Erlenbush said he'd like to take bids for the new vehicle and can take the additional money needed for the purchase out of his special funds line.

In addition, he noted that he would like to go out for bids for a second vehicle to replace one of his aging fleet of squad cars.

Currently all city squad cars are Ford Crown Victorias. Snyder asked if the bid request could be expanded to include other makes and models.

He said that he realized there are issues concerning the amount of room inside the cars for equipment, but he wondered if there were other companies that could provide the right size vehicle for a lesser price.

Erlenbush said that he would contact other police departments and see what they had to suggest.

In the meantime, he asked that the city go ahead and seek bids for one Crown Victoria to replace the totaled vehicle so that he could get it back on the streets as quickly as possible.

Hulett speaks about grants and donations

Fire Chief Kent Hulett reminded everyone that the fire department has received a donation of $5,000 from the Allen Trust. He said that the money would be used to purchase capital equipment for the department and that the department was still deciding what they would purchase.

Hulett said that on Friday he will submit a federal grant application for hiring three new firefighters.

Hulett said the city applied for the grant last year but did not receive it.

He explained that the award this year is a little different. The grant funds will pay 100 percent for the first two years of employment. On the third year and each year thereafter, the city will be solely responsible for the payroll of the new hires.

Hulett said that a portion of the application includes outlining the city's financial ability to sustain the employees after year two.

Based on the amount of overtime that is currently being paid out due to short staffing, the chief said he felt that the city could afford the new hires through a reduction in overtime, and he will state that in his application.

He also reminded the council that if the city would win the award, they will have the opportunity to review the terms and conditions of it and vote on whether or not to accept the grant funds.

Taking bids for Palmer lift station repairs

Busby said that the city would be going out for bid for the purchase of new bar screens for the Palmer lift station.

This topic first arose in September, when city waste treatment manager Bob Tackett and Busby recommended that the city authorize the purchase of the bar screen from E & I Corp. of Columbus, Ohio, without getting bids.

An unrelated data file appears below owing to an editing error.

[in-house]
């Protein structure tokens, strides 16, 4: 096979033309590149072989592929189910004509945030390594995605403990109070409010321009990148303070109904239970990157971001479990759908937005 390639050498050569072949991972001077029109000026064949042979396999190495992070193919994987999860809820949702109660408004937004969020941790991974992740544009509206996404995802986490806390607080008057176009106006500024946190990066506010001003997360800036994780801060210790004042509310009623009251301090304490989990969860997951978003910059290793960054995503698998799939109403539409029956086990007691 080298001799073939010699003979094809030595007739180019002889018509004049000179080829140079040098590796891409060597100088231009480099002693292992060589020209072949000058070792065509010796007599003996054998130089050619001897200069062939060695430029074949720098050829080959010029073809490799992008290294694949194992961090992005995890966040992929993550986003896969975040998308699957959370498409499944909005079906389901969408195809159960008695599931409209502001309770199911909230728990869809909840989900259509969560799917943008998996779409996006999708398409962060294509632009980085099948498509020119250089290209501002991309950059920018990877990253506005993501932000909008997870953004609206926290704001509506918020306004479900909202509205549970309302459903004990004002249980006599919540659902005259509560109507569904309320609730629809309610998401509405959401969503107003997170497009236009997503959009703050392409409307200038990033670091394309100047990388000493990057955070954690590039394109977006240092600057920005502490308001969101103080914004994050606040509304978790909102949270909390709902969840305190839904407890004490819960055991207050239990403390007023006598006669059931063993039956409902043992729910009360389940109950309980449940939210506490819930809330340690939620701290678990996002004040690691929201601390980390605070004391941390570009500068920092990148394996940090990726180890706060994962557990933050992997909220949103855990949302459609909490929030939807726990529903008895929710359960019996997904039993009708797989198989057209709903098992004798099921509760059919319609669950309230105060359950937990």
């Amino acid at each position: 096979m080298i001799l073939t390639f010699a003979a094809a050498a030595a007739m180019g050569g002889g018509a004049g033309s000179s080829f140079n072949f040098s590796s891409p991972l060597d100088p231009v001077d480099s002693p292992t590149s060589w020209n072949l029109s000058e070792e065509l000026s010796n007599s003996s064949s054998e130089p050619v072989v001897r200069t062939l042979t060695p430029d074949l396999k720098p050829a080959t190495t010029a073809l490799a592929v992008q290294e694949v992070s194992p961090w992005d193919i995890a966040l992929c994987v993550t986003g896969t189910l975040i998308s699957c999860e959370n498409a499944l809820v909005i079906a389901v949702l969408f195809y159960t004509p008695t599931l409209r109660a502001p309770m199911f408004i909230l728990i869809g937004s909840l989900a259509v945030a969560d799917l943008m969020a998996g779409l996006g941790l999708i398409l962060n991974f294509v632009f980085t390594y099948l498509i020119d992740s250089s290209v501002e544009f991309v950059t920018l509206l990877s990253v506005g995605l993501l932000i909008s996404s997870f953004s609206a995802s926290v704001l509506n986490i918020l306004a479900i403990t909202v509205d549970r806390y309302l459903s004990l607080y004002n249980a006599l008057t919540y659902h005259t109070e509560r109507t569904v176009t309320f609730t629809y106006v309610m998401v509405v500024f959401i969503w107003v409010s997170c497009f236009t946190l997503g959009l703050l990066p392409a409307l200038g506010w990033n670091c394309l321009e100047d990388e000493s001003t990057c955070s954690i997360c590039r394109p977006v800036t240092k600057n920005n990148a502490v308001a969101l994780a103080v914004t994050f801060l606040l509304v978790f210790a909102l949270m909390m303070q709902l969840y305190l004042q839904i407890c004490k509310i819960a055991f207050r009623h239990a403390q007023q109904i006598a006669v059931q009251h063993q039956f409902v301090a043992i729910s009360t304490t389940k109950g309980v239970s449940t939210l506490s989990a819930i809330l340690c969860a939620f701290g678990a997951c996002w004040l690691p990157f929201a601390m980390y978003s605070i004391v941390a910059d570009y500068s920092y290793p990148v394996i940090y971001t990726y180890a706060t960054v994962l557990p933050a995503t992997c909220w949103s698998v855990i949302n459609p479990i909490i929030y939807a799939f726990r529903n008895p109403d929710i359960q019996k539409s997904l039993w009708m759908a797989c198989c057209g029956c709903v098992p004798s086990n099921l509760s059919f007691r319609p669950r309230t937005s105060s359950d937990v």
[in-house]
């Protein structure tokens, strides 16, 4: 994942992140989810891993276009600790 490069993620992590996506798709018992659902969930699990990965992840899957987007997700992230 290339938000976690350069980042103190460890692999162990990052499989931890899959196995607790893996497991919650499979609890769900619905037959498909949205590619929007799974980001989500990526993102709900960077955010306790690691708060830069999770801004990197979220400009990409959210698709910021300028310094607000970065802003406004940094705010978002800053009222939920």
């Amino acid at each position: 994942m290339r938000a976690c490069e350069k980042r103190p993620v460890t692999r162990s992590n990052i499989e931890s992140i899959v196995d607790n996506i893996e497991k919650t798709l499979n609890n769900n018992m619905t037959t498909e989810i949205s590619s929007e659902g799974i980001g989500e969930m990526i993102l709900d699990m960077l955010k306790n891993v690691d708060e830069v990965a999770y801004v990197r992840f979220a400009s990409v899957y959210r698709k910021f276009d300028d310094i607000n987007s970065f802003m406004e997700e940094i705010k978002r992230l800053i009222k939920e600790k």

Turner at that time spoke up, saying that he wasn't comfortable with forgoing the bidding process, and in the end other councilmen agreed.

At the Oct. 1 meeting, Busby removed the lift station project from the agenda, saying that it did need to be investigated further. In addition, he noted that as winter was drawing near and the repairs couldn't be done right away anyway, there was plenty of time to revisit the issue.

Be thinking about appropriations

Anderson reminded everyone that this year the city is going to make an amendment to the 2009-10 appropriations ordinance.

She said this needs to be done before the end of the fiscal year on April 30, but she would much prefer to do it sooner rather than later.

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Martinek to be Freedom of Information officer

At next week's voting meeting, the council will vote on appointing Martinek as the city's Freedom of Information officer.

This is a new requirement by Illinois law, based on a revision of the Freedom of Information Act that takes effect Jan. 1.

Erlenbush asked if Martinek would replace the police department's designated FOI officer.

Bates said that the intent of the new rule was that the FOI authority be centralized and able to act quickly. He also noted that he, as city attorney, was not going to be the FOI person, as his responsibility would be to advise that person on questionable requests for information.

Erlenbush said that his concern was that generally the police department sends all information requests to the state's attorney, and the state's attorney acts on their behalf.

Bates said that in those situations the requests may have to go to both places.

Job description to be posted on the Web site

Snyder said that he has a written job description for the position of building and safety officer for the city of Lincoln.

The job description will be posted on the city's Web site for all to view.

He said that resumes for the position will be weighed against the job description as they are being considered.

Snyder noted that he would follow the same process in seeking a new chief of police.

Revisions to city policy and procedures under way

Anderson chairs the Finance and Policy and Procedures Committee. She has been going through the city's policy and procedures manual, and a few weeks ago she provided copies to the council with her notes and suggested revisions.

Prior to the Tuesday night committee-of-the-whole meeting, the Finance and Policy and Procedures Committee met to go through these suggested revisions.